- PHOTO BY BRITTANY APP
- GET YOUR SAVOR ON: Savor the Central Coast returns with wine, food, and entertainment.
I was pretty excited about Savor the Central Coast, Sunset magazine’s major food and wine festival last September (2012), when their editors invited me to attend as one of their professional judges during the Savor the Central Coast cook-off, the Lamb Jam. Sponsored by the American Lamb Board, the event featured lamb creations by top chefs from across the nation. Not only would I join Sunset’s food editor Margo True, I found myself sitting beside the Food Network’s Chopped show host, Ted Allen.
Allen, undoubtedly the shining star on the judges’ podium, was quite open and friendly—he treated all of his fellow judges as peers. Now that’s a trait I doubt would be common among most television celebrity chefs. The audience, on the other hand, focused their sights on him and continually approached him for autographs and photo opportunities. His fans were not so interested in the print media represented, but who could blame them when Allen so graciously accommodated their requests? Ah, but I had my moment of pride when I recommended that he taste an excellent Grenache by winemaker Austin Hope that was being poured during the cook-off, and Allen loved it as much as I did.
When it came down to judging the food, however, I found Allen and I had very different agendas. Being a California Culinary Academy (CCA) alumna, I stand by the belief that presentation and great taste go hand-in-hand. A chef who doesn’t understand that lacks talent and good business sense. Allen, on the other hand, wasn’t one bit excited about the attractive and delicious slices of rare lamb loin I preferred by a San Francisco-based chef. He was crazy about the homey lamb pupusa atop a thick, tangy tomato-based sauce.
“Why is it the pretty girl always wins?” Allen emphatically asked all of his fellow judges, and the other four were quick to agree with him. I tried using my CCA reasoning about presentation and good taste but, contrarily, he kept talking about how delicious that comfort food tasted. All right, it’s tasty, I admitted, but if I was served that dish in a restaurant I wouldn’t be inspired to return to order it—yet I remained decidedly outvoted. Why is it the celebrity’s choice always wins, I thought morosely, but my pout didn’t last long. I was having way too much fun, like everyone else who has told me how much they love Sunset’s Savor the Central Coast.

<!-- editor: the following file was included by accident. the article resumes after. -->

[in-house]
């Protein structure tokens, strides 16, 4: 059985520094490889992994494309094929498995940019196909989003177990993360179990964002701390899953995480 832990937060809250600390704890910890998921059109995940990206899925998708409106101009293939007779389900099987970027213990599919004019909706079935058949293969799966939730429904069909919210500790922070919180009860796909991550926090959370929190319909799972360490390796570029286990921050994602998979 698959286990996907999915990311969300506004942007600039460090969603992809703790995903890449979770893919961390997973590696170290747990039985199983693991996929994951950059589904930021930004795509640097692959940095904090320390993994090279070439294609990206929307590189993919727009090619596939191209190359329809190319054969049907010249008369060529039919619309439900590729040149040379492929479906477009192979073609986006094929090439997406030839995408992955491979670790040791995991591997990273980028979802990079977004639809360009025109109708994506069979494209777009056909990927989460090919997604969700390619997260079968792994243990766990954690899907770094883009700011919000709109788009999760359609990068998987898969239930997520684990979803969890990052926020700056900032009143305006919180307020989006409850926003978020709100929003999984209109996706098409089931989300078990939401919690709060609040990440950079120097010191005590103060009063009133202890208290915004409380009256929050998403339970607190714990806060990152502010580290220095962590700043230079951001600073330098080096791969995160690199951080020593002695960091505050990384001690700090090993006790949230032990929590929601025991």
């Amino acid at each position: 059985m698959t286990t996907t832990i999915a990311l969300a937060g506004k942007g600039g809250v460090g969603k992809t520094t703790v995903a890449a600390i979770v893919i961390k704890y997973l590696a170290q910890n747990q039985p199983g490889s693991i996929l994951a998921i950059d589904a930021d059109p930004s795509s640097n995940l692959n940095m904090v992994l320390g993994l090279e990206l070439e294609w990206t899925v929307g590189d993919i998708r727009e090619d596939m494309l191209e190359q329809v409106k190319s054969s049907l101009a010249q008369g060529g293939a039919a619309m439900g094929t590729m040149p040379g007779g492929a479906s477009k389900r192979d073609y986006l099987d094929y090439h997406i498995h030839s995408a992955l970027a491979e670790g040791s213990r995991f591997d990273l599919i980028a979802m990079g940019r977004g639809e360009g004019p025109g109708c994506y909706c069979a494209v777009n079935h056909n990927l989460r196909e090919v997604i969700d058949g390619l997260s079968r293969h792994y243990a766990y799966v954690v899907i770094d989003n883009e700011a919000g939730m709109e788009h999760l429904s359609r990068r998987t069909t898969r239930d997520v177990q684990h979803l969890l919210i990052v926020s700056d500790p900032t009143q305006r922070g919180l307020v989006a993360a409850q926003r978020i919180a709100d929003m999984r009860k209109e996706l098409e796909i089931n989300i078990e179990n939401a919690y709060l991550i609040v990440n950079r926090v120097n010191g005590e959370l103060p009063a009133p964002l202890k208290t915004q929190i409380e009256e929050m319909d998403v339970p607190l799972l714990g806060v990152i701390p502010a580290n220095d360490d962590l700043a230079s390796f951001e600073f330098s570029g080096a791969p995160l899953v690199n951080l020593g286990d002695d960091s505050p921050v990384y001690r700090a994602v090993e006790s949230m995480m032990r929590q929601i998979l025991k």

Interestingly, the people’s choice winner was another comfort dish of lamb meatballs (further proof of my belief that people prefer what I call soul food during tough economic times). The judges’ winner for American lamb was the pupusa created by chef John Critchley of Urbana in Washington D.C., and the people’s choice for American lamb was the meatball recipe prepared by chef Brian Alberh of the Red Lion Inn (a national chain of inns with restaurants) in Stockbridge, MA. For more information about the American Lamb Board and to find more interesting recipes go to fansoflamb.com. Although the Lamb Jam cook-off won’t be repeated this year, I’m told it’s likely to happen again during Savor the Central Coast 2014.
Sunset’s festival can be a bit pricey; it costs $150 for the weekend pass on Saturday and Sunday just to get into the main entrance, and then you have to pay additional fees for the chef and wine tasting seminars or the adventure series taking place around SLO County. Nevertheless, I’ve found it worthwhile. For instance, you have the opportunity to meet some of the celebrity chefs like Allen during the seminars and when they’re signing cookbooks you can buy during the signing.
This year the Food Network chefs’ demonstrations include: Nathan Lyon, author, chef, and host of Good Food America; Marcela Valladolid, cookbook author and host of Mexican Food Made Easy; and Sandra Lee, the Emmy-award winning star of Semi-Homemade cooking show. Among the wine tastings with Sunset’s wine editor Sarah Schneider, you’ll enjoy a journey through the terroir of Paso Robles, an exploration of the great wine roads of the West, and the winning wines from Sunset’s international wine competition.
The good news for locals: you can still get a 15 percent discount up until Aug. 31 for the “Main Event” tickets, and $10 off for many of the individual events during this four-day festival (remember that you must have main event passes to attend the additional events). Go to savorcentralcoast.com and click on the box for “locals discount” to purchase tickets. And it’s best to book in advance as this event attracts thousands of food and wine lovers from across the nation. Let me tell you this from experience: buy early, save big, and even if you can’t afford the side attractions, you’ll find so much to feast on for all of the senses at the main event you’ll love every minute of it.
Contact Cuisine Columnist Kathy Marcks Hardesty at email@example.com.